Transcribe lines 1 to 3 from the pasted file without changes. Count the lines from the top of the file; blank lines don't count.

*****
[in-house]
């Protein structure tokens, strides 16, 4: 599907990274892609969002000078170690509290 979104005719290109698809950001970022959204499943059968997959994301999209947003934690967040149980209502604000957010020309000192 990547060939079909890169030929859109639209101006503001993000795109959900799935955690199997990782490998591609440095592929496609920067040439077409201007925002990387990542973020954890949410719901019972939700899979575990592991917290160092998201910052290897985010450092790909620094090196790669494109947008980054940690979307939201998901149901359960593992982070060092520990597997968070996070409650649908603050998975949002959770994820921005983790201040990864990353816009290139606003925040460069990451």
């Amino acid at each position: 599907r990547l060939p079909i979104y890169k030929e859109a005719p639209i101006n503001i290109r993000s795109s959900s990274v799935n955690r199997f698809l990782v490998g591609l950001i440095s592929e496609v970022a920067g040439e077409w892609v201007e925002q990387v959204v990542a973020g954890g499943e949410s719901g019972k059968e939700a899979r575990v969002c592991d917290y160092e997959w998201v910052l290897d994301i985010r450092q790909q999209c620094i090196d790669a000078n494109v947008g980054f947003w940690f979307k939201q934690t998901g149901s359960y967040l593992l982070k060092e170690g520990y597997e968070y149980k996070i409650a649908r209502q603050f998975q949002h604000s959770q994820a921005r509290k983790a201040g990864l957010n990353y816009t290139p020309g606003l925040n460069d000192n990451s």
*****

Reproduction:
[in-house]
């Protein structure tokens, strides 16, 4: 599907990274892609969002000078170690509290 979104005719290109698809950001970022959204499943059968997959994301999209947003934690967040149980209502604000957010020309000192 990547060939079909890169030929859109639209101006503001993000795109959900799935955690199997990782490998591609440095592929496609920067040439077409201007925002990387990542973020954890949410719901019972939700899979575990592991917290160092998201910052290897985010450092790909620094090196790669494109947008980054940690979307939201998901149901359960593992982070060092520990597997968070996070409650649908603050998975949002959770994820921005983790201040990864990353816009290139606003925040460069990451």
């Amino acid at each position: 599907r990547l060939p079909i979104y890169k030929e859109a005719p639209i101006n503001i290109r993000s795109s959900s990274v799935n955690r199997f698809l990782v490998g591609l950001i440095s592929e496609v970022a920067g040439e077409w892609v201007e925002q990387v959204v990542a973020g954890g499943e949410s719901g019972k059968e939700a899979r575990v969002c592991d917290y160092e997959w998201v910052l290897d994301i985010r450092q790909q999209c620094i090196d790669a000078n494109v947008g980054f947003w940690f979307k939201q934690t998901g149901s359960y967040l593992l982070k060092e170690g520990y597997e968070y149980k996070i409650a649908r209502q603050f998975q949002h604000s959770q994820a921005r509290k983790a201040g990864l957010n990353y816009t290139p020309g606003l925040n460069d000192n990451s």